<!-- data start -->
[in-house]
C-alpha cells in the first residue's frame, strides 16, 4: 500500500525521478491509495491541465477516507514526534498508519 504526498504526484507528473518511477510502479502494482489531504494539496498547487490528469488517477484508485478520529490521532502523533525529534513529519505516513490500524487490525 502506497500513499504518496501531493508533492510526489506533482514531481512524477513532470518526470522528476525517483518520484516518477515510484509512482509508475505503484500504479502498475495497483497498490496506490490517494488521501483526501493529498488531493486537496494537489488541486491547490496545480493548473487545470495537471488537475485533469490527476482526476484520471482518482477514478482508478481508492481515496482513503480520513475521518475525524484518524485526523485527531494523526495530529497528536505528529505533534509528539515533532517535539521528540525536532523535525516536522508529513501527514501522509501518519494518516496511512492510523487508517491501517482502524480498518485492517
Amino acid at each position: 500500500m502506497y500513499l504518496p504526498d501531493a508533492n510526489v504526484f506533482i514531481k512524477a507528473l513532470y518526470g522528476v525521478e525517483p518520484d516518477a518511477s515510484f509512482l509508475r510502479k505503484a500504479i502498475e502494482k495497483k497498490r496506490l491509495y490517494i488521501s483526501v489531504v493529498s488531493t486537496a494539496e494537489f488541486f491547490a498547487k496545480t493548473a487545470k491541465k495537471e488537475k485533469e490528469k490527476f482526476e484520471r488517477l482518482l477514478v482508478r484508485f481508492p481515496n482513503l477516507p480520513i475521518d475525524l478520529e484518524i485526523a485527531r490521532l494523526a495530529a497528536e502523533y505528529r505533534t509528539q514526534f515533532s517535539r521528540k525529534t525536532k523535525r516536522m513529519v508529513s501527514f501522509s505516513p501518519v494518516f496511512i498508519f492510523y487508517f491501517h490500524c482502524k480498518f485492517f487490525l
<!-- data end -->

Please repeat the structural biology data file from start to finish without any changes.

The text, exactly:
[in-house]
C-alpha cells in the first residue's frame, strides 16, 4: 500500500525521478491509495491541465477516507514526534498508519 504526498504526484507528473518511477510502479502494482489531504494539496498547487490528469488517477484508485478520529490521532502523533525529534513529519505516513490500524487490525 502506497500513499504518496501531493508533492510526489506533482514531481512524477513532470518526470522528476525517483518520484516518477515510484509512482509508475505503484500504479502498475495497483497498490496506490490517494488521501483526501493529498488531493486537496494537489488541486491547490496545480493548473487545470495537471488537475485533469490527476482526476484520471482518482477514478482508478481508492481515496482513503480520513475521518475525524484518524485526523485527531494523526495530529497528536505528529505533534509528539515533532517535539521528540525536532523535525516536522508529513501527514501522509501518519494518516496511512492510523487508517491501517482502524480498518485492517
Amino acid at each position: 500500500m502506497y500513499l504518496p504526498d501531493a508533492n510526489v504526484f506533482i514531481k512524477a507528473l513532470y518526470g522528476v525521478e525517483p518520484d516518477a518511477s515510484f509512482l509508475r510502479k505503484a500504479i502498475e502494482k495497483k497498490r496506490l491509495y490517494i488521501s483526501v489531504v493529498s488531493t486537496a494539496e494537489f488541486f491547490a498547487k496545480t493548473a487545470k491541465k495537471e488537475k485533469e490528469k490527476f482526476e484520471r488517477l482518482l477514478v482508478r484508485f481508492p481515496n482513503l477516507p480520513i475521518d475525524l478520529e484518524i485526523a485527531r490521532l494523526a495530529a497528536e502523533y505528529r505533534t509528539q514526534f515533532s517535539r521528540k525529534t525536532k523535525r516536522m513529519v508529513s501527514f501522509s505516513p501518519v494518516f496511512i498508519f492510523y487508517f491501517h490500524c482502524k480498518f485492517f487490525l